More About Grant Norsworthy
A Grammy-nominated, Dove Award-winning musician, Grant Norsworthy is also the founder, owner, content developer and principal instructor of More Than Music Mentor, helping to equip church singers, instrumentalists and technicians for artistic excellence and authentic worship.
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By webe123 on January 12, 2018

As a member of a praise band…..we have a small church of 70 people. But yet we have problems with the monitors because of hearing ourselves. What we have decided to do when we get the money, is get a IEM behringer system for JUST the musicians! The singers and lead will NOT have IEM’s. To me,I think that is about as “good as it gets” as far as using IEM’s for a small church. Our PA man is not experienced enough to get us a good enough monitor mix, so we just do the best we can. But still, this would help solve the problem of keeping the music at a reasonable level while letting the musicians hear themselves at the same time.

By Ad Lib Music on January 10, 2018

Thoughtful as always, Grant! I think the most telling thing is “if my main objective is to lead the congregation to sing, I must be able to hear them! Have an acute awareness of their sonic contribution to the sound in the room.” I don’t think many of us have that as our REAL goal. Like we want to make sure the band is working right, the techs want to make sure the band is mixed right. Of course, it’s all to facilitate worship, but the idea of the congregations “sonic contribution” doesn’t usually make it to our top 3 does it? If it does, when was the last time you chose to arrange a song so that the congregation’s singing was one of the primary or highlighted parts?

By Deslog on January 8, 2018

Have you been in church in the congregation when you are worshiping and find that you cant hear your own voice? I find a lot of churches are so loud that you can end up getting a sore throat if you try to get into it emotionally with your voice. You’re right, it’s not a concert, everyone is joining in to create one voice. Imagine if rock concerts had to lower their volume to allow everyone to hear their own voice. I understand the logistics of getting the sound balance but I think a lot of us love the volume more than the connection. Let one voice move us not volume. I must admit, if I am standing next to someone that clearly has a bad voice and is belting it out I do prefer the volume:-)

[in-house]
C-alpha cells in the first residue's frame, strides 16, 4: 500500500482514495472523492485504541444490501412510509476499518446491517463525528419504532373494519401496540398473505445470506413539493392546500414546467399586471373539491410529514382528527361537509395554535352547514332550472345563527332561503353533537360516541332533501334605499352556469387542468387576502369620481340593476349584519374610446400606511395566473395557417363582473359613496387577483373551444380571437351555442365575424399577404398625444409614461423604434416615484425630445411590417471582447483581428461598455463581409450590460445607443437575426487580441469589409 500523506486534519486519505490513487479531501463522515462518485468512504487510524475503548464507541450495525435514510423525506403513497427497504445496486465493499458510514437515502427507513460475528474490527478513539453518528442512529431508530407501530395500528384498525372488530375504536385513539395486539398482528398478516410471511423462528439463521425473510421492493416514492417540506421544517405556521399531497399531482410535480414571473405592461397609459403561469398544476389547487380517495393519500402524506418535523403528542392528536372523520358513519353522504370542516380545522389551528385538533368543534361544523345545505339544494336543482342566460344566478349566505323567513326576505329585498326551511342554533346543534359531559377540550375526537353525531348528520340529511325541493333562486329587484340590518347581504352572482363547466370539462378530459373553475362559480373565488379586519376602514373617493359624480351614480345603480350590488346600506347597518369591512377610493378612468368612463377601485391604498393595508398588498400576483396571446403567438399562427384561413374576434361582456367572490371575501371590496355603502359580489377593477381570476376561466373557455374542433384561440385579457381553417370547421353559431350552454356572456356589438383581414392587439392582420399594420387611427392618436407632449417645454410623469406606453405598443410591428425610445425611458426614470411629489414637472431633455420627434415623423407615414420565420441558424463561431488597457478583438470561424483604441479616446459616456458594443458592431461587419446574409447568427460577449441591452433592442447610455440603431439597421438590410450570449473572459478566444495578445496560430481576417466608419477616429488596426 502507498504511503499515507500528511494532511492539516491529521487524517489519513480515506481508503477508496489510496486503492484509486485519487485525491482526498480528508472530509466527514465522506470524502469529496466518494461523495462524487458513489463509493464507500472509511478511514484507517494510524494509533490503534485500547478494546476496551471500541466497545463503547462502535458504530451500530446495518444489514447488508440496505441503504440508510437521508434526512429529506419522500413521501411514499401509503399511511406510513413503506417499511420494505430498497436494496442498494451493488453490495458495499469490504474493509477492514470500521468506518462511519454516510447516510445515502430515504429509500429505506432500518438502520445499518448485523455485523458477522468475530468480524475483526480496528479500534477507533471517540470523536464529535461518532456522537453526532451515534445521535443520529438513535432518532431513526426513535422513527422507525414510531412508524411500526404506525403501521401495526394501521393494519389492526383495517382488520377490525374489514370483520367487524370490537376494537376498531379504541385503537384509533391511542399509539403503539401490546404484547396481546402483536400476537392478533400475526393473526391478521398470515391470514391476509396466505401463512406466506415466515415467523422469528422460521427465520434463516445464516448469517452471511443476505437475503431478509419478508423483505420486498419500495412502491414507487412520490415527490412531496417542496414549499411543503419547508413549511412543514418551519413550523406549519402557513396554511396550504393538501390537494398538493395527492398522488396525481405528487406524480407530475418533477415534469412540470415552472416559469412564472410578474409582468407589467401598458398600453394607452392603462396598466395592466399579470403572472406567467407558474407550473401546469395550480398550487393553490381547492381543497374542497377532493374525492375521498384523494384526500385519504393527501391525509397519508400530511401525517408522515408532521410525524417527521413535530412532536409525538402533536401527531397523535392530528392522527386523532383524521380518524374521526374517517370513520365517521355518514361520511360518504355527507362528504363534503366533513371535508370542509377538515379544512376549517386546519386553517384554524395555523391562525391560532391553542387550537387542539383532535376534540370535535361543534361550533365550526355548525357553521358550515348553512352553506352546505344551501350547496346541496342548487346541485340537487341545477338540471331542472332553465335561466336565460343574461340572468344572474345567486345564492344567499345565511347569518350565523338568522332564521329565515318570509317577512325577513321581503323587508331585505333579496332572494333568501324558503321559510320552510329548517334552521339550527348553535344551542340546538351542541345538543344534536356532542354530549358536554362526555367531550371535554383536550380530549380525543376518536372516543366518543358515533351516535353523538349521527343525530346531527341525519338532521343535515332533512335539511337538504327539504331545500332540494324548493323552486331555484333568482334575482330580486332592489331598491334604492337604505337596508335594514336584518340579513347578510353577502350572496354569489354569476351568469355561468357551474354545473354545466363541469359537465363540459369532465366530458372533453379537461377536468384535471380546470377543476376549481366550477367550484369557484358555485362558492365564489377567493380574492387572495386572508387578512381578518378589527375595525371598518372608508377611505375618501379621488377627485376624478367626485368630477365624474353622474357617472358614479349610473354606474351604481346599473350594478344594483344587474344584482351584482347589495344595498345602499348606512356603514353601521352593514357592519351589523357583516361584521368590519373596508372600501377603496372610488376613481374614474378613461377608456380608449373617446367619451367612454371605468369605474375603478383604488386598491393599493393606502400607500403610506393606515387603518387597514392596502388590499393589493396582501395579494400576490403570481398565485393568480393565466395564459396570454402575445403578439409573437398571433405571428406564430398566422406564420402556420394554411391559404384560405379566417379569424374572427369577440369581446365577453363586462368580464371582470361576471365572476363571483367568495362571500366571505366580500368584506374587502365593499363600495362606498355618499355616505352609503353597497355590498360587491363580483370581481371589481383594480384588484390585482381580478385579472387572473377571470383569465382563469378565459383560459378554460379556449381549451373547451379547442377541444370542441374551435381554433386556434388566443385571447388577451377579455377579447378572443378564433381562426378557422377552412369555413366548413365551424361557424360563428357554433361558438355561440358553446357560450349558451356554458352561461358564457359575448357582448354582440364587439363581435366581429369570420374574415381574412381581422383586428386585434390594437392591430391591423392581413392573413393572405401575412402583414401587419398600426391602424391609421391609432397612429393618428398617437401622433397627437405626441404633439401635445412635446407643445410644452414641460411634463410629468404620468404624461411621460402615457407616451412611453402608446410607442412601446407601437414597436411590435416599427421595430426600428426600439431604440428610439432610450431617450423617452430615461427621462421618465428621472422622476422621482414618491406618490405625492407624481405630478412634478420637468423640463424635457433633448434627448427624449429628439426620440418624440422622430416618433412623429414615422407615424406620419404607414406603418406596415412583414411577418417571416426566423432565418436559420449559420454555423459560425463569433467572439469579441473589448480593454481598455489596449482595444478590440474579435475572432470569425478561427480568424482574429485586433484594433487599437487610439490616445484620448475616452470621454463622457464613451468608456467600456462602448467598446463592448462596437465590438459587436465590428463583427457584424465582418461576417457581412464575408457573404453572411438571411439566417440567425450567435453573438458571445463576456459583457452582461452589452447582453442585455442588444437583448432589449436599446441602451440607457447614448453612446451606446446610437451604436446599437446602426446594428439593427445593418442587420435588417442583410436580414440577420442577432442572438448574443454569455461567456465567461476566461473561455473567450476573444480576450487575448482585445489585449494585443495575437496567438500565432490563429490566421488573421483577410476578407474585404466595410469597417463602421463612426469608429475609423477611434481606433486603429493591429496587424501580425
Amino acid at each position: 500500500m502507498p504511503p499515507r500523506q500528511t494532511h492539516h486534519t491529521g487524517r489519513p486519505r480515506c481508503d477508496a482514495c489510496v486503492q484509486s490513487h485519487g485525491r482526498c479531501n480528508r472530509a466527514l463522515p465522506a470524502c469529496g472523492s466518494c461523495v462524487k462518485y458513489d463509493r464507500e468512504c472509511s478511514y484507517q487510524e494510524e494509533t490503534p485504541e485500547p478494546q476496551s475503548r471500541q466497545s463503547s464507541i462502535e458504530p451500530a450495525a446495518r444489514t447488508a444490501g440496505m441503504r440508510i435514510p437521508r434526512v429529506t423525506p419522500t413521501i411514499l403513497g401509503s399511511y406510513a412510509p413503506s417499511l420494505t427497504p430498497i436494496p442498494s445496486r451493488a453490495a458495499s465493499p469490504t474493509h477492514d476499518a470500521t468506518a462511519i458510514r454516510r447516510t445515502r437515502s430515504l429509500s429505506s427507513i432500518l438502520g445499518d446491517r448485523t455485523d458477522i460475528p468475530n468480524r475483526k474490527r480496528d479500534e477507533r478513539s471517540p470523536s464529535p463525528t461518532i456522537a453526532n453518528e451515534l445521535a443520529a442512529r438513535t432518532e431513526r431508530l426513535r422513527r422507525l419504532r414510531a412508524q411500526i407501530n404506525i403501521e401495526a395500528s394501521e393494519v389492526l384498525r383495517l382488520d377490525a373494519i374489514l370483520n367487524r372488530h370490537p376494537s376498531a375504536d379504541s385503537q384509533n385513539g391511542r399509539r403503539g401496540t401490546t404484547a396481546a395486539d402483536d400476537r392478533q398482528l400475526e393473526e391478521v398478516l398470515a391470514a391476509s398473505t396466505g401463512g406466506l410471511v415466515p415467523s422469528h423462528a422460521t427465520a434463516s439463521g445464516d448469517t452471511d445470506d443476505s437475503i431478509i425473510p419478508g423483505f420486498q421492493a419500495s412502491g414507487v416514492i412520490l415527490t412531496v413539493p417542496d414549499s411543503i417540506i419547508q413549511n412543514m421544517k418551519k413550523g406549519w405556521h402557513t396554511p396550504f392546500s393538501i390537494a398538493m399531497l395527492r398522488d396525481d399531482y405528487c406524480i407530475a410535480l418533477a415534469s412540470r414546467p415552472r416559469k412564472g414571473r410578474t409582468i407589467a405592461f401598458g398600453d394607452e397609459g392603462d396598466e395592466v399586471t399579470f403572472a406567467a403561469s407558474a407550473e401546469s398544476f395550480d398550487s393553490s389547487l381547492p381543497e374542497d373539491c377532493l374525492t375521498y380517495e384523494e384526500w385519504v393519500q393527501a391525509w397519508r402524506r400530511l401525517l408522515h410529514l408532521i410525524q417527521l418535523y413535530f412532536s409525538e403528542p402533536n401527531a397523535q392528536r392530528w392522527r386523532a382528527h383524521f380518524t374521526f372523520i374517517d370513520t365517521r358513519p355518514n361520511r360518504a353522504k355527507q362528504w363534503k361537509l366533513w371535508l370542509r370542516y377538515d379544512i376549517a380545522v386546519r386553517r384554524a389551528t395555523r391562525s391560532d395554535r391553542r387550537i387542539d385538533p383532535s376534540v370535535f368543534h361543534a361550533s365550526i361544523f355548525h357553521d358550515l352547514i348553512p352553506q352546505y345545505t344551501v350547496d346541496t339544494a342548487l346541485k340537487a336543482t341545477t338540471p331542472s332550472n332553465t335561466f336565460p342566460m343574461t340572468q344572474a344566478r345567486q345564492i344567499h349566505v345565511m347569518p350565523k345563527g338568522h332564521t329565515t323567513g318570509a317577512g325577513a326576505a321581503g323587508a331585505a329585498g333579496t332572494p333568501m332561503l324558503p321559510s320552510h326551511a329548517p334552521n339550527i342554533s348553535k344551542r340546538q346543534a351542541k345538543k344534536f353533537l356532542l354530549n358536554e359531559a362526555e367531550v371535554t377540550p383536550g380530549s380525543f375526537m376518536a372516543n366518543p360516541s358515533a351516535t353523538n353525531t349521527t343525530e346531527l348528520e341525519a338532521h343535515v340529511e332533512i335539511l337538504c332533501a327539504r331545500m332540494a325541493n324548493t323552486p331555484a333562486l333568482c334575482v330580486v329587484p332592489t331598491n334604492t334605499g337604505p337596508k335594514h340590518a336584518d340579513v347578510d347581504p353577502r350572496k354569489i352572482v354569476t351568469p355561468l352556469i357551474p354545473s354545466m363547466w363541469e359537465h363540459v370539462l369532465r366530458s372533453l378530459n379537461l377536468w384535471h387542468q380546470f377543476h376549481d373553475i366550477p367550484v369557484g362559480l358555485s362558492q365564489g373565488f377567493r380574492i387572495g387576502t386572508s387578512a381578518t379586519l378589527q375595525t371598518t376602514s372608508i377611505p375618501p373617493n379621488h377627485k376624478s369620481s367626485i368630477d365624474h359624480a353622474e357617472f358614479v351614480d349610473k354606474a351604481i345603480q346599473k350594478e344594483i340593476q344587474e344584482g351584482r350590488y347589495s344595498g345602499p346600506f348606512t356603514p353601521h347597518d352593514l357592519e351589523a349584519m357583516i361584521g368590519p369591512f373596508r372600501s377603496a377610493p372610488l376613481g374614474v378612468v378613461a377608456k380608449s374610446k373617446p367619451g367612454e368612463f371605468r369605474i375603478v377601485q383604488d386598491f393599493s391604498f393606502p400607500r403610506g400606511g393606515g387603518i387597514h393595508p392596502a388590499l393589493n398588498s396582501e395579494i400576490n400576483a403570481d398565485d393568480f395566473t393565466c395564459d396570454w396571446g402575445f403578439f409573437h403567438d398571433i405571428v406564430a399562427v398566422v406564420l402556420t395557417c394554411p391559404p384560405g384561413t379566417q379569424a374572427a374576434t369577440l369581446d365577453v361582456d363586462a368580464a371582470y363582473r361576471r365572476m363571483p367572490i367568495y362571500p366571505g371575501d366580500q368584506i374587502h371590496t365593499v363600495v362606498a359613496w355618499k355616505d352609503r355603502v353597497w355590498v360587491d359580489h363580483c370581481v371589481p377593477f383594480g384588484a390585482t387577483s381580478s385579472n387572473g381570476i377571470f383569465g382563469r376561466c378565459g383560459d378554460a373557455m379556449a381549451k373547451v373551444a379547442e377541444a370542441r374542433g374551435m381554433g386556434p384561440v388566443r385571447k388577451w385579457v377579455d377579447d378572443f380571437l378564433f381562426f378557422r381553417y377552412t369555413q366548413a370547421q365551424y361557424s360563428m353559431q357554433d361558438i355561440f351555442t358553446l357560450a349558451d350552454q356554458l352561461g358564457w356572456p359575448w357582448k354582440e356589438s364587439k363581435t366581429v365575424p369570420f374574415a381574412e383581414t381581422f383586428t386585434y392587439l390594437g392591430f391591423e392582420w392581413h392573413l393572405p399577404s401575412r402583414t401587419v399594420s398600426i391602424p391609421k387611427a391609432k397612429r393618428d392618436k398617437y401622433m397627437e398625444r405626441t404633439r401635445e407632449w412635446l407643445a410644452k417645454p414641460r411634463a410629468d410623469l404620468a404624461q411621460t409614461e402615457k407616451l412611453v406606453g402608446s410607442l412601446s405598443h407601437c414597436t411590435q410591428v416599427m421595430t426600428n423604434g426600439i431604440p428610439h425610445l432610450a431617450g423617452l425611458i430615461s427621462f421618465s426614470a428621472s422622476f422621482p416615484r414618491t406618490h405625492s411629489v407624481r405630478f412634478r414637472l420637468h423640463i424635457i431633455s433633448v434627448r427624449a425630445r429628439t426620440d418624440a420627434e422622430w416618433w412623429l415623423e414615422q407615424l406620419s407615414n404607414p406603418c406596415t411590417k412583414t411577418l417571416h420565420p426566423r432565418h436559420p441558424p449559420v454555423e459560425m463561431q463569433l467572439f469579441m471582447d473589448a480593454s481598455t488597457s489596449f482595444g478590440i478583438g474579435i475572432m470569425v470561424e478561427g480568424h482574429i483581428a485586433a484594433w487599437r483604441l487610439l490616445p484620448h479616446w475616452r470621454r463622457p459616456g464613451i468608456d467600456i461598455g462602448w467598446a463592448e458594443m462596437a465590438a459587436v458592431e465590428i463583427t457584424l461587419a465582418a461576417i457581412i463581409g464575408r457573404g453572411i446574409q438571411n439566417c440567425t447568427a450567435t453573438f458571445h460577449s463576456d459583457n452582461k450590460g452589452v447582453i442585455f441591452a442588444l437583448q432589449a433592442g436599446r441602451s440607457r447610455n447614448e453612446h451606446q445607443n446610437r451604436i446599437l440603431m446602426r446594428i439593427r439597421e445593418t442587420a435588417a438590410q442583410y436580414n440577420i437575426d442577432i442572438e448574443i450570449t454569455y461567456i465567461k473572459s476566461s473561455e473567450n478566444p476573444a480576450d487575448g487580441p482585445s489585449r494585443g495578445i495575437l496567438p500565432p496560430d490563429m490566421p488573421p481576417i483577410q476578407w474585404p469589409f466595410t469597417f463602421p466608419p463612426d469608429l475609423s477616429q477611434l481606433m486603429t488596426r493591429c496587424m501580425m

By Darth Fader on January 4, 2018

Interesting topic.  There are obviously pro’s and con’s with each approach but I tend to agree that if you have mature musicians and vocalists that are in complete unity about the “true goal” of what is trying to be accomplished that an open monitor strategy will produce a much better overall result when taking into consideration not just FOH sound but also unity, connection and “vibe”.  As a soundguy and a vocalist/musician I find myself often torn because it is obviously much easier to mix FOH with no stage volume, but I also recognize that what is happening on the platform tends to feel disconnected.